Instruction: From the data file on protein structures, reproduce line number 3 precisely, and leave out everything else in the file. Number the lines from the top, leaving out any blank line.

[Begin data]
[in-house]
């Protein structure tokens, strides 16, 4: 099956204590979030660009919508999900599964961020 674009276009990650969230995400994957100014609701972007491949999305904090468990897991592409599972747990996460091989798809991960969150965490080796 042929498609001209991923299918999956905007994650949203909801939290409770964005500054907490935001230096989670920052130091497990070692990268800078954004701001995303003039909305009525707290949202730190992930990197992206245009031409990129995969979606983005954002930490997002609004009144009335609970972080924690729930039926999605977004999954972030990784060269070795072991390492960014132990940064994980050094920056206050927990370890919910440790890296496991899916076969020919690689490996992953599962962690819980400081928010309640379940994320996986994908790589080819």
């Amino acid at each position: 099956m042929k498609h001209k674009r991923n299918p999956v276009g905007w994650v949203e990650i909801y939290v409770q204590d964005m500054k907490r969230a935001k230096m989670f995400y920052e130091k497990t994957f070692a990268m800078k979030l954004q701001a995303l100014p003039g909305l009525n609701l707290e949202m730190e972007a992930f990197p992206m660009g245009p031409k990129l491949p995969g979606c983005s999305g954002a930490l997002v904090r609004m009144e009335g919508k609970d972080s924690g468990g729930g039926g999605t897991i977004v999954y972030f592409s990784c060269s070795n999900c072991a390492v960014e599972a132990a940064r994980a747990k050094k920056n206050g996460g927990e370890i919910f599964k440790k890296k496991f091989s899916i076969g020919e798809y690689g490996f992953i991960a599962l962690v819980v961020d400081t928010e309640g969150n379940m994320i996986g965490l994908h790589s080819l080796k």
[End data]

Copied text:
């Amino acid at each position: 099956m042929k498609h001209k674009r991923n299918p999956v276009g905007w994650v949203e990650i909801y939290v409770q204590d964005m500054k907490r969230a935001k230096m989670f995400y920052e130091k497990t994957f070692a990268m800078k979030l954004q701001a995303l100014p003039g909305l009525n609701l707290e949202m730190e972007a992930f990197p992206m660009g245009p031409k990129l491949p995969g979606c983005s999305g954002a930490l997002v904090r609004m009144e009335g919508k609970d972080s924690g468990g729930g039926g999605t897991i977004v999954y972030f592409s990784c060269s070795n999900c072991a390492v960014e599972a132990a940064r994980a747990k050094k920056n206050g996460g927990e370890i919910f599964k440790k890296k496991f091989s899916i076969g020919e798809y690689g490996f992953i991960a599962l962690v819980v961020d400081t928010e309640g969150n379940m994320i996986g965490l994908h790589s080819l080796k």